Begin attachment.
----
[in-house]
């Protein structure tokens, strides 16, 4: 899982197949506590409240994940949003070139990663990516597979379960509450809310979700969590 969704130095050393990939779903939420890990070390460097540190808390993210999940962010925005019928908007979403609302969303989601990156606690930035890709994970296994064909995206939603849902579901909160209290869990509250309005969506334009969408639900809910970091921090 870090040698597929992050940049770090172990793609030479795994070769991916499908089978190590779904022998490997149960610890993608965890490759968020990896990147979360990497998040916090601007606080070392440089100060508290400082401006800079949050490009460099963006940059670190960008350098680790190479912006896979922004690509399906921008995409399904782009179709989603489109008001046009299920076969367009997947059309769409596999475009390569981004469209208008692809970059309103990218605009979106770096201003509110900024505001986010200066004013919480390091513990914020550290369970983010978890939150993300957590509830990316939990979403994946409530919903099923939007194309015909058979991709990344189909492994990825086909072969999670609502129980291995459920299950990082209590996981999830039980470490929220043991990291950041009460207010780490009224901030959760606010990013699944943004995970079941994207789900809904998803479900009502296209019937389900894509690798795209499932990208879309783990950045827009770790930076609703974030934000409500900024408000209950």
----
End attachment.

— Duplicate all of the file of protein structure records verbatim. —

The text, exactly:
[in-house]
């Protein structure tokens, strides 16, 4: 899982197949506590409240994940949003070139990663990516597979379960509450809310979700969590 969704130095050393990939779903939420890990070390460097540190808390993210999940962010925005019928908007979403609302969303989601990156606690930035890709994970296994064909995206939603849902579901909160209290869990509250309005969506334009969408639900809910970091921090 870090040698597929992050940049770090172990793609030479795994070769991916499908089978190590779904022998490997149960610890993608965890490759968020990896990147979360990497998040916090601007606080070392440089100060508290400082401006800079949050490009460099963006940059670190960008350098680790190479912006896979922004690509399906921008995409399904782009179709989603489109008001046009299920076969367009997947059309769409596999475009390569981004469209208008692809970059309103990218605009979106770096201003509110900024505001986010200066004013919480390091513990914020550290369970983010978890939150993300957590509830990316939990979403994946409530919903099923939007194309015909058979991709990344189909492994990825086909072969999670609502129980291995459920299950990082209590996981999830039980470490929220043991990291950041009460207010780490009224901030959760606010990013699944943004995970079941994207789900809904998803479900009502296209019937389900894509690798795209499932990208879309783990950045827009770790930076609703974030934000409500900024408000209950």